PMC and Turnbow argued Turnbow acted only as an agent for PMC and was not, therefore, individually liable for any breach. After a bench trial, the court entered judgment against Turnbow for breach of contract and against PMC for quantum meruit, awarded the same damages and attorney’s fees for both causes of action, and held the defendants jointly and severally liable. The Dallas Court of Appeals affirmed the judgment.

Citing the “well-settled [principle] that the law does not presume agency,” the Court of Appeals held that because the contract “bears Mr. Turnbow’s signature and does not mention PMC Chase or indicate representative capacity in any way … it unambiguously shows it is the obligation of Mr. Turnbow personally.” This conclusion could not be altered, the Court held, by parol evidence of the parties’ intent, including both signatories’ testimony “that they understood Turnbow to have signed the contract for PMC Chase.”

The Court also affirmed the quantum-meruit judgment against PMC, holding that “appellants’ position that ‘there can be no recovery under quantum meruit where the same transaction is covered by a valid contract’ is contrary to established construction contract law,” citing Gentry v. Squires Construction, Inc., 188 S.W.3d 396, 402-03 (Tex. App.—Dallas 2006, no pet.). Finally, the Court noted that the judgment imposing joint and several liability for the same damages under the two causes of action precluded a double recovery.


Tarrant v. Baylor Scott & White Medical Center-Frisco
Dallas Court of Appeals, No. 05-18-01129-CV (January 15, 2020)
Justices Myers, Carlyle (Opinion, linked here), and Evans
Stephen Courtney, an orthopedic surgeon, performed back operations on plaintiffs Tarrant and Kendrick at Baylor-Frisco, a physician-owned hospital in which Courtney holds an interest. During the surgeries, Courtney used devices and monitoring services supplied by entities that also were largely owned by him. Alleging Courtney performed the operations improperly and used inappropriate products and services to increase his profits, Tarrant and Kendrick sued. Although their lawsuit was filed after the statute of limitations had expired, plaintiffs contended Courtney and his associated entities should be barred from asserting a limitations defense because Courtney had fraudulently concealed his wrongdoing.

The Dallas Court of Appeals agreed that under the equitable doctrine of fraudulent concealment, “a defendant who conceals his wrongful conduct, either by failing to disclose it when under a duty to disclose or by lying about his conduct, is estopped to assert the statute of limitations.” But, the Court explained, silence constitutes fraudulent concealment only when there is a duty to disclose. And, although the physician-patient relationship gives rise to fiduciary obligations by the physician, including the duty to make certain disclosures, that duty ends when the physician-patient relationship ends. Here, the plaintiffs’ fraudulent-concealment argument rested entirely on Courtney’s alleged silence and failure to disclose. But the physician-patient relationships ended shortly after the surgeries, beyond the limitations period. The appeals court, therefore, affirmed summary judgment for the defendants.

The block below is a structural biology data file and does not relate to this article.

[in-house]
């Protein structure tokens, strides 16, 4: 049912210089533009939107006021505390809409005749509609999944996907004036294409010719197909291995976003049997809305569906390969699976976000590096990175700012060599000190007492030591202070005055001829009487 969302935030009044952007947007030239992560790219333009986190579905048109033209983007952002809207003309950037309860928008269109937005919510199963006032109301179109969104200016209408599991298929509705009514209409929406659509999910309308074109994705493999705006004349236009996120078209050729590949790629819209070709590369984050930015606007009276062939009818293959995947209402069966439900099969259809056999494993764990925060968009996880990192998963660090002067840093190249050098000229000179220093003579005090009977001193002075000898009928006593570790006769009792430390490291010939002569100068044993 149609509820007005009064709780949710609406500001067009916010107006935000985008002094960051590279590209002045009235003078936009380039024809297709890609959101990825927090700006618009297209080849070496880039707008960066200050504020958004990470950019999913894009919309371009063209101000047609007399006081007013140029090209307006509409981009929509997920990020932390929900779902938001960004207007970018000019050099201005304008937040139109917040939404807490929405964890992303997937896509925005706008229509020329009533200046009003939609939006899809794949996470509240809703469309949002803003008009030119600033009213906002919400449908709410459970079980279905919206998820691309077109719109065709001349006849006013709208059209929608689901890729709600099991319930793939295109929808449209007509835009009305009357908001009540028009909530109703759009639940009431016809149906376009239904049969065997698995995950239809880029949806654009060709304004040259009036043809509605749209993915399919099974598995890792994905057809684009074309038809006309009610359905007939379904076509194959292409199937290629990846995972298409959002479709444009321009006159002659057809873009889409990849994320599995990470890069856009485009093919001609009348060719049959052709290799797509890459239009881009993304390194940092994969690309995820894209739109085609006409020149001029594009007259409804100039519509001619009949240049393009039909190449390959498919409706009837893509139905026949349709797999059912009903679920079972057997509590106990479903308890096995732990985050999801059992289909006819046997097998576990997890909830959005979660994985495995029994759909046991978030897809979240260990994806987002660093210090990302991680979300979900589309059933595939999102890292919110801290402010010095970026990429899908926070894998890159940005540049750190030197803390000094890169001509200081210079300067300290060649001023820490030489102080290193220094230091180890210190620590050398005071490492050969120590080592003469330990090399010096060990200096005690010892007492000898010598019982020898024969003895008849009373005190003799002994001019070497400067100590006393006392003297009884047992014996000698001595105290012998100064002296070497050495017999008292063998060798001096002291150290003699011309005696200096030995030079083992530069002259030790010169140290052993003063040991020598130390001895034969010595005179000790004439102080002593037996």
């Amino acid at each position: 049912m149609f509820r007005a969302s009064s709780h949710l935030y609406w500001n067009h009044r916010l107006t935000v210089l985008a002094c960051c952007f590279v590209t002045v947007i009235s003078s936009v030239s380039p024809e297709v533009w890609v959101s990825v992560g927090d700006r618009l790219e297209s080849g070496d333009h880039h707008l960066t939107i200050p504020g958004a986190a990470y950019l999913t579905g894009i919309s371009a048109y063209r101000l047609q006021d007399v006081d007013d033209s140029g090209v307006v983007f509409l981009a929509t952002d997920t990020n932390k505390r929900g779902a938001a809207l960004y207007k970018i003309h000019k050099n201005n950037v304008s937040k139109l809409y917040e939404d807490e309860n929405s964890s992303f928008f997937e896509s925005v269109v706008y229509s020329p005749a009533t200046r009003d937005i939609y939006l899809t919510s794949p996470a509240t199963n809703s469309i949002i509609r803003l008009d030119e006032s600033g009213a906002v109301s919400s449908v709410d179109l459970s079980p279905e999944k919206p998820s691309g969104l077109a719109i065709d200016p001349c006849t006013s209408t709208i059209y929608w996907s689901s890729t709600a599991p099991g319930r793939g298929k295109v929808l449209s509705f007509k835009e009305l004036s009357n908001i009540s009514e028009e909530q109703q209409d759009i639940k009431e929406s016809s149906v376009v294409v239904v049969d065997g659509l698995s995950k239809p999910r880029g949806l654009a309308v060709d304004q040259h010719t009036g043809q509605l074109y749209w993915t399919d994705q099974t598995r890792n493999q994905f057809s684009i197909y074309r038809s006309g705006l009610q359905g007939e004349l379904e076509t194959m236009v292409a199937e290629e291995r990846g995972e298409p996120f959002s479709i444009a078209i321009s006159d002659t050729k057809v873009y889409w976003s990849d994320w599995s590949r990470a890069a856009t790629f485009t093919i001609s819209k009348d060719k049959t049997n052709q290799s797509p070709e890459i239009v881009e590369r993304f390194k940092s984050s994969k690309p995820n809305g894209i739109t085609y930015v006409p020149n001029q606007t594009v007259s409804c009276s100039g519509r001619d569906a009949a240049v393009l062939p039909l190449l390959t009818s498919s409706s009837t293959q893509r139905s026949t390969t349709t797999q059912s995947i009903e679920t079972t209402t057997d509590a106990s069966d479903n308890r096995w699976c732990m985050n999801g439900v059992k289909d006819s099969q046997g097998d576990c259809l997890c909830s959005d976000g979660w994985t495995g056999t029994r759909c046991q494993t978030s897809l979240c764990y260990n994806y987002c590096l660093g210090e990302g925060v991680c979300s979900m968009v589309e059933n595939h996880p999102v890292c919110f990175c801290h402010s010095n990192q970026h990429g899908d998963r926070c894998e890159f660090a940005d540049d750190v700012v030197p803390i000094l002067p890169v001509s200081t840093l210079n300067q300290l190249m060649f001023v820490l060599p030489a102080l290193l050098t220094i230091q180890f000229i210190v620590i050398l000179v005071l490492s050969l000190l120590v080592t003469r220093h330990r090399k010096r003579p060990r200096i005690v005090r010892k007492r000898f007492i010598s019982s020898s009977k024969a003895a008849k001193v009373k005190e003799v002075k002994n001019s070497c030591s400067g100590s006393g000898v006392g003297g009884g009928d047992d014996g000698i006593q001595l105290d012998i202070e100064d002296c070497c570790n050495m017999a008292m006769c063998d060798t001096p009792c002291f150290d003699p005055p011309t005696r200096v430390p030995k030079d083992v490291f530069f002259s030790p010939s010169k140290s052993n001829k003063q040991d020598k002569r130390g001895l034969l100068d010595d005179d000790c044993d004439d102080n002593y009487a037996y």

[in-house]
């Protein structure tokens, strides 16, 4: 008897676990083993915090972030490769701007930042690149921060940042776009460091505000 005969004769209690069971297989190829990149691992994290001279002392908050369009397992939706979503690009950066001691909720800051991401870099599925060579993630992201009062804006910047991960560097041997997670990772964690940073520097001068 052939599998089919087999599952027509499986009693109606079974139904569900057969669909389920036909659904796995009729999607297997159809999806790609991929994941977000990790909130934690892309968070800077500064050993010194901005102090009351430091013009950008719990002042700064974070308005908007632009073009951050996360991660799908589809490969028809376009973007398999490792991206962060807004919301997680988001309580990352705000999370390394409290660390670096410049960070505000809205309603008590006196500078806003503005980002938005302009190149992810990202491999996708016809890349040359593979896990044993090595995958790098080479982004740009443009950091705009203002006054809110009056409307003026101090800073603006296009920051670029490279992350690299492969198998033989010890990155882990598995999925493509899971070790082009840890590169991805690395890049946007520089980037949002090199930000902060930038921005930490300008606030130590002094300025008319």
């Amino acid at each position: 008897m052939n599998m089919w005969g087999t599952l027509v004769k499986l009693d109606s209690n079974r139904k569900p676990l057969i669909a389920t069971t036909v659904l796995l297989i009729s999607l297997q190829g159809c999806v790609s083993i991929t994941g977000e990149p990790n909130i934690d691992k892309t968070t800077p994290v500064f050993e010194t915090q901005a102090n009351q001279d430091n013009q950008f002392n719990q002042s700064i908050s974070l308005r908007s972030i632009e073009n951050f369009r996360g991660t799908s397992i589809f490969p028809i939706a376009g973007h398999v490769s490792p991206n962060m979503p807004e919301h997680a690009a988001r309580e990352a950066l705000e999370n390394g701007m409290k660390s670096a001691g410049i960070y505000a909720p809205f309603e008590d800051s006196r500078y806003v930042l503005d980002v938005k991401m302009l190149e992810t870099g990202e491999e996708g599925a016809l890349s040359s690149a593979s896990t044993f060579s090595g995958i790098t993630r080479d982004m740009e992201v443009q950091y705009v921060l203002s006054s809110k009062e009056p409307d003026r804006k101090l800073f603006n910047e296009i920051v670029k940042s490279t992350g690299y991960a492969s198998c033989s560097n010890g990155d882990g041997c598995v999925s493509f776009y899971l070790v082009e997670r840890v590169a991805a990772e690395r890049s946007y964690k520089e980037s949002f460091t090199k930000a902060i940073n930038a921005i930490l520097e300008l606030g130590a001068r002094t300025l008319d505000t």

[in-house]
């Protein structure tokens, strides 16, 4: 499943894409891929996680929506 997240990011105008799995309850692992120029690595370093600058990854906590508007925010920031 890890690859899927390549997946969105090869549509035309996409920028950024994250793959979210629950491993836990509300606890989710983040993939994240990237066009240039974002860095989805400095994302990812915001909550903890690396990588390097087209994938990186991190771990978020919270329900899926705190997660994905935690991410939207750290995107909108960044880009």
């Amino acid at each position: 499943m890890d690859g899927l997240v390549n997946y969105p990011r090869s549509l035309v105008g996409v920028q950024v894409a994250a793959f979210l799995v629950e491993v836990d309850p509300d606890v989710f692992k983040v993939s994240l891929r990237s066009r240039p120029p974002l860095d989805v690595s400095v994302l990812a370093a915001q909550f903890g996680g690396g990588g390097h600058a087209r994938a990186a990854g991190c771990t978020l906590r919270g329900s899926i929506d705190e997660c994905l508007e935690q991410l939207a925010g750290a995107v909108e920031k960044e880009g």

In so doing, the Court rejected plaintiffs’ argument that the tolling of limitations in a fraudulent-concealment case like this one should extend until the plaintiff discovers or reasonably could have discovered the physician’s fraudulent nondisclosure, rather than having the limitations clock begin ticking when the physician-patient relationship ends. The Court acknowledged the “logical force” of the argument but could find no authority to support it, and therefore declined to adopt that approach here.


In re Murrin Brothers 1885, Ltd.
Supreme Court of Texas, No. 18-0737 (December 20, 2019)
Opinion by Justice Blacklock (linked here)
“Gone are the days when a family feud over a dance hall and saloon in the Fort Worth Stockyards would be solved by six-shooters. These days, we use lawyers instead of lead.” Still, the process can be unpleasant, if not deadly, for the lawyers as well as the parties.

Almost by definition, a derivative lawsuit pits a group of stakeholders who do not control an entity against other stakeholders or officers who do. Frequently, especially during the early rounds of these complex cases, the same lawyers are engaged to represent both the “inside” stakeholders and the entity itself—which is named as a plaintiff but also joined as a “nominal defendant” in such cases. In this particular derivative case—arising from a struggle for control of Billy Bob’s, the legendary Fort Worth honkytonk—the Texas Supreme Court was asked to decide whether attorney-conflicts rules and public policy prohibit a law firm from pursuing such a dual representation of both the entity and the controlling insiders. Its answer? Dual representation is okay this time, the Court decided, but maybe not in every case.

The Texas Supreme Court announced “no categorical rule governing dual representation in derivative litigation,” even though some jurisdictions have done so. The mere labels applied to the entity as both plaintiff and nominal defendant are not determinative, the Court said. Instead, the Supreme Court held “the proper inquiry is to look to whether the substance of the challenged representation requires the lawyer to take conflicting positions or to take a position that risks harming one of his clients”—i.e., a case-specific, functional analysis to decide “[w]hether a company and the individual defendants are ‘opposing parties’ for purposes of [Disciplinary] Rule 1.06(a).” This lawsuit, the Court observed, “is a fairly straightforward case about which ownership group controls the company’s decisions.” The true adversity, therefore, was between the “warring ownership factions,” rather than between either faction and the entity, so there was no disqualifying conflict. In fact, the Court said, in situations like this, involving a closely held entity, a trial court could simply treat the case “as a direct action” brought by one stakeholder against another, leaving the entity out of the conflicts equation entirely. Of course, if the derivative allegations in a case raised true questions of injury to the corporation purportedly caused by the insiders (for example, allegations of self-dealing or stripping corporate assets), the analysis of the propriety of dual representation of the entity and insiders might yield a different outcome. But that’s a question for another day.